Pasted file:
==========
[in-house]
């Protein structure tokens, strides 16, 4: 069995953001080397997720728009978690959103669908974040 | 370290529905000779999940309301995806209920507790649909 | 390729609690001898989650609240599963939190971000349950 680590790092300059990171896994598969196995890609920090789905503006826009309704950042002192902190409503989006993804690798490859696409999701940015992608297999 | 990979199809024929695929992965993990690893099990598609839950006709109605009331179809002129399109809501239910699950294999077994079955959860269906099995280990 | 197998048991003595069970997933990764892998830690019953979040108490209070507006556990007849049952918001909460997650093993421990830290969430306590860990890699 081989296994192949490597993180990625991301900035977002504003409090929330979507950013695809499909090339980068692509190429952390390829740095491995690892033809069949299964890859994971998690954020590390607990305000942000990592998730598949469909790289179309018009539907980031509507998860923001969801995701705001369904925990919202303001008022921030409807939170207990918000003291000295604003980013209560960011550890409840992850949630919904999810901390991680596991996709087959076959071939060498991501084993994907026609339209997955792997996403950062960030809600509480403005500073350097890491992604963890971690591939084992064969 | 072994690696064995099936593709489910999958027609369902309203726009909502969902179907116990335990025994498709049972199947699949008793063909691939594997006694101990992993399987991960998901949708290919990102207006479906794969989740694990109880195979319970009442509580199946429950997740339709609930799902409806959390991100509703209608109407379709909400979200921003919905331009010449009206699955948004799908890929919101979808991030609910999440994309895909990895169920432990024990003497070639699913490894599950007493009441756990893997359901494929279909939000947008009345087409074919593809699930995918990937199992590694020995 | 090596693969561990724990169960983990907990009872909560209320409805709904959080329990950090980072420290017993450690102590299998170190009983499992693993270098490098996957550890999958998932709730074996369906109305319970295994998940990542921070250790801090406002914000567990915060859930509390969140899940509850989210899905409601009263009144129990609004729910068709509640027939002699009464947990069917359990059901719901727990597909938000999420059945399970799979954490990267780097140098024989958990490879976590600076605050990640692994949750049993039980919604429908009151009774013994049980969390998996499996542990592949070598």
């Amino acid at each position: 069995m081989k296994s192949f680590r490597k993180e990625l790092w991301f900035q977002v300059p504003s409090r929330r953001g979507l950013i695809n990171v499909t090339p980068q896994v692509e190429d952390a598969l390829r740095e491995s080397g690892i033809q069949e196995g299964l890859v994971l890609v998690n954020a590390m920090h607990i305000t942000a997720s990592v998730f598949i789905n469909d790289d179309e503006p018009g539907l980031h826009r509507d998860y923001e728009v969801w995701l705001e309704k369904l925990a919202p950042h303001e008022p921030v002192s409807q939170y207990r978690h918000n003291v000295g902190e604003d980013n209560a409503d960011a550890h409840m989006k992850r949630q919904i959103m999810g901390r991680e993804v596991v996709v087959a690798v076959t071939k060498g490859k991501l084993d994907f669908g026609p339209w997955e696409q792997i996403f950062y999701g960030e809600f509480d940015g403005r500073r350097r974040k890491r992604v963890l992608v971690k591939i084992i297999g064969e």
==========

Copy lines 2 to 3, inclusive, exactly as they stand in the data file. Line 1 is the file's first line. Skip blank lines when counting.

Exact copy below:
């Protein structure tokens, strides 16, 4: 069995953001080397997720728009978690959103669908974040 | 370290529905000779999940309301995806209920507790649909 | 390729609690001898989650609240599963939190971000349950 680590790092300059990171896994598969196995890609920090789905503006826009309704950042002192902190409503989006993804690798490859696409999701940015992608297999 | 990979199809024929695929992965993990690893099990598609839950006709109605009331179809002129399109809501239910699950294999077994079955959860269906099995280990 | 197998048991003595069970997933990764892998830690019953979040108490209070507006556990007849049952918001909460997650093993421990830290969430306590860990890699 081989296994192949490597993180990625991301900035977002504003409090929330979507950013695809499909090339980068692509190429952390390829740095491995690892033809069949299964890859994971998690954020590390607990305000942000990592998730598949469909790289179309018009539907980031509507998860923001969801995701705001369904925990919202303001008022921030409807939170207990918000003291000295604003980013209560960011550890409840992850949630919904999810901390991680596991996709087959076959071939060498991501084993994907026609339209997955792997996403950062960030809600509480403005500073350097890491992604963890971690591939084992064969 | 072994690696064995099936593709489910999958027609369902309203726009909502969902179907116990335990025994498709049972199947699949008793063909691939594997006694101990992993399987991960998901949708290919990102207006479906794969989740694990109880195979319970009442509580199946429950997740339709609930799902409806959390991100509703209608109407379709909400979200921003919905331009010449009206699955948004799908890929919101979808991030609910999440994309895909990895169920432990024990003497070639699913490894599950007493009441756990893997359901494929279909939000947008009345087409074919593809699930995918990937199992590694020995 | 090596693969561990724990169960983990907990009872909560209320409805709904959080329990950090980072420290017993450690102590299998170190009983499992693993270098490098996957550890999958998932709730074996369906109305319970295994998940990542921070250790801090406002914000567990915060859930509390969140899940509850989210899905409601009263009144129990609004729910068709509640027939002699009464947990069917359990059901719901727990597909938000999420059945399970799979954490990267780097140098024989958990490879976590600076605050990640692994949750049993039980919604429908009151009774013994049980969390998996499996542990592949070598």
């Amino acid at each position: 069995m081989k296994s192949f680590r490597k993180e990625l790092w991301f900035q977002v300059p504003s409090r929330r953001g979507l950013i695809n990171v499909t090339p980068q896994v692509e190429d952390a598969l390829r740095e491995s080397g690892i033809q069949e196995g299964l890859v994971l890609v998690n954020a590390m920090h607990i305000t942000a997720s990592v998730f598949i789905n469909d790289d179309e503006p018009g539907l980031h826009r509507d998860y923001e728009v969801w995701l705001e309704k369904l925990a919202p950042h303001e008022p921030v002192s409807q939170y207990r978690h918000n003291v000295g902190e604003d980013n209560a409503d960011a550890h409840m989006k992850r949630q919904i959103m999810g901390r991680e993804v596991v996709v087959a690798v076959t071939k060498g490859k991501l084993d994907f669908g026609p339209w997955e696409q792997i996403f950062y999701g960030e809600f509480d940015g403005r500073r350097r974040k890491r992604v963890l992608v971690k591939i084992i297999g064969e």